The Word of God is an amazing, life changing tool. Consider for a moment the apostle Paul. When we are first introduced to him he is described as “young” (Acts 7:58). His youth may have contributed to what seems to be a certain cockiness. He seems to have been a self assured young man that seemingly “knew it all.” It’s not unusual for young men (and women too, I guess) to see everything as black and white, right and wrong. Paul (or Saul as he was then called) was certain Christianity – like Christ – had to be eliminated. Acts 9:1-2 reveals Saul was obsessed with threats and murder: Self assured. Cocky. A know-it-all. And flat out wrong. As he journeyed to Damascus he had his first dose of humility. A light and a voice cast doubt where before there had been none. For three days he ate and drank nothing. His journey of humility had begun. He was baptized into the very Body that he had sought to destroy. Talk about eating crow. Imagine the shame and the dawning realization of just how wrong he’d been. But Paul’s journey of humility had only begun. His own writings reveal the transformative power of the Word. The Word – amazing for it first convicts us and then lifts us. Paul’s transformation – indeed his journey of humility – is seen in his writings. Note the progression: In 1 Corinthians 15:9 written about 56 AD he calls himself the “least of the apostles.” That was still an elite group of men. The least of twelve is still pretty good company. It would almost be like saying I’m the least of the Super Bowl champion team. But, then note what he writes five years later in Ephesians 3:8: He says he is “the very least of all saints.” The circle of comparison has gotten larger – much larger, but is still comprised of a minority. Then two years later he writes: “Jesus came into the world to save sinners, among whom I am foremost of all” (1 Tim 1:15). In his own words we learn that Paul has been completely humbled. How did this journey of humility come to be? By exposure to the Word. By the constant contact with the inspired Word Paul was changed – he was transformed. Such is the transforming power of the Word. If we will let it, it will change us and transform us so that we will have our high self opinion replaced with total gratitude for Jesus Christ; and thus humbled we will become, as Paul did, vessels of service to our Lord.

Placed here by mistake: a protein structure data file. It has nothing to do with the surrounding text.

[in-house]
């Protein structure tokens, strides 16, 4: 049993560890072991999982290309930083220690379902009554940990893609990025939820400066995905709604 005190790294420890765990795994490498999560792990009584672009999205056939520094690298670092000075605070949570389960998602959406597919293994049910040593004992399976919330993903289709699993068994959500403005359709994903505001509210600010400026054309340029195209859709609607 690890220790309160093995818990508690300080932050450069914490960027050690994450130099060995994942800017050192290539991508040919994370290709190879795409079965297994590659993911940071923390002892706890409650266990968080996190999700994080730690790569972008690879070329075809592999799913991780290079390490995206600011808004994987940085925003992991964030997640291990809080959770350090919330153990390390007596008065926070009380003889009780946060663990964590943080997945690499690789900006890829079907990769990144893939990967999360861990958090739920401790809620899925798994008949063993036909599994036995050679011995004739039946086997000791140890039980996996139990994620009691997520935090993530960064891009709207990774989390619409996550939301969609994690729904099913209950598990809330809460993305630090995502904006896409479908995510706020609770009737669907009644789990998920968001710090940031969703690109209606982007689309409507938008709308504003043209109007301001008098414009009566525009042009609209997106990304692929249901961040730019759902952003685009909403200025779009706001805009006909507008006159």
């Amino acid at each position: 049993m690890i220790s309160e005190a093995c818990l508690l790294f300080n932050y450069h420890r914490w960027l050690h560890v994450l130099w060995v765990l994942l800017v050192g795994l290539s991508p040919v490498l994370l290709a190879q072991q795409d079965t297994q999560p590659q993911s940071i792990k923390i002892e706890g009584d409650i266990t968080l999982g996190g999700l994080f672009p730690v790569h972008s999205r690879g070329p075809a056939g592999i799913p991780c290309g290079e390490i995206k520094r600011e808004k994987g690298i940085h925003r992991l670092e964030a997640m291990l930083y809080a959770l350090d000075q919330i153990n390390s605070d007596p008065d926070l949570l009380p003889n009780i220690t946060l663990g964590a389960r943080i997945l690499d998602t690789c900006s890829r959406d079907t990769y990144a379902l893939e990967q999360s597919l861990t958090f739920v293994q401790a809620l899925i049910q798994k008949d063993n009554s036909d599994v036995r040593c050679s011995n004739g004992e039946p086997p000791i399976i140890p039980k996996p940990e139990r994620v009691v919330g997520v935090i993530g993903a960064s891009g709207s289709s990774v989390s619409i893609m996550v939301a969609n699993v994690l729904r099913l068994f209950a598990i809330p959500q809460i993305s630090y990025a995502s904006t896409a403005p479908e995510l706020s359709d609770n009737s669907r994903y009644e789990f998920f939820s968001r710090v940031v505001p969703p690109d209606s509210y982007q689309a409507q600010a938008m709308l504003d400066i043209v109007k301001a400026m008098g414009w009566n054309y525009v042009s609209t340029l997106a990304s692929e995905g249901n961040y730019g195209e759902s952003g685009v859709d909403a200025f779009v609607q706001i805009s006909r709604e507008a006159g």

The Power of Two
By Mark McCrary
“If you want something done right, you’ve got to do it yourself!” How many times have we heard that? How many times have we said that? Have you ever looked at Luke 10 and wondered why Jesus sent His disciples “two by two?”
One of the things that made the life of Paul so wonderful is the fact he never starred in “The Adventures of Paul the Apostle.” Like the great servants of God who had gone before him—Moses and Joshua, Ruth and Naomi, Elijah and Elisha—he did his work with others. He lived the wisdom of King Solomon, “Two are better than one, because they have a good reward for their labor. For if they fall, one will lift up his companion. But woe to him who is alone when he falls, For he has no one to help him up. Again, if two lie down together, they will keep warm; But how can one be warm alone? Though one may be overpowered by another, two can withstand him. And a threefold cord is not quickly broken” (Ecclesiastes 4:9-12). He lived “The Power of Two.”
The “Power of Two” in Paul’s life really began with Barnabas in Acts 11, as the church in Jerusalem sent him to Antioch after the “wall of separation” had fallen between Jews and Gentiles. We are told in Acts 11:23 that great things were taking place there. Yet, verse 25 tells us this effective teacher felt, on some level, the need for help and left this blossoming work to find a certain disciple he had defended before the church in Jerusalem less than 10 years before.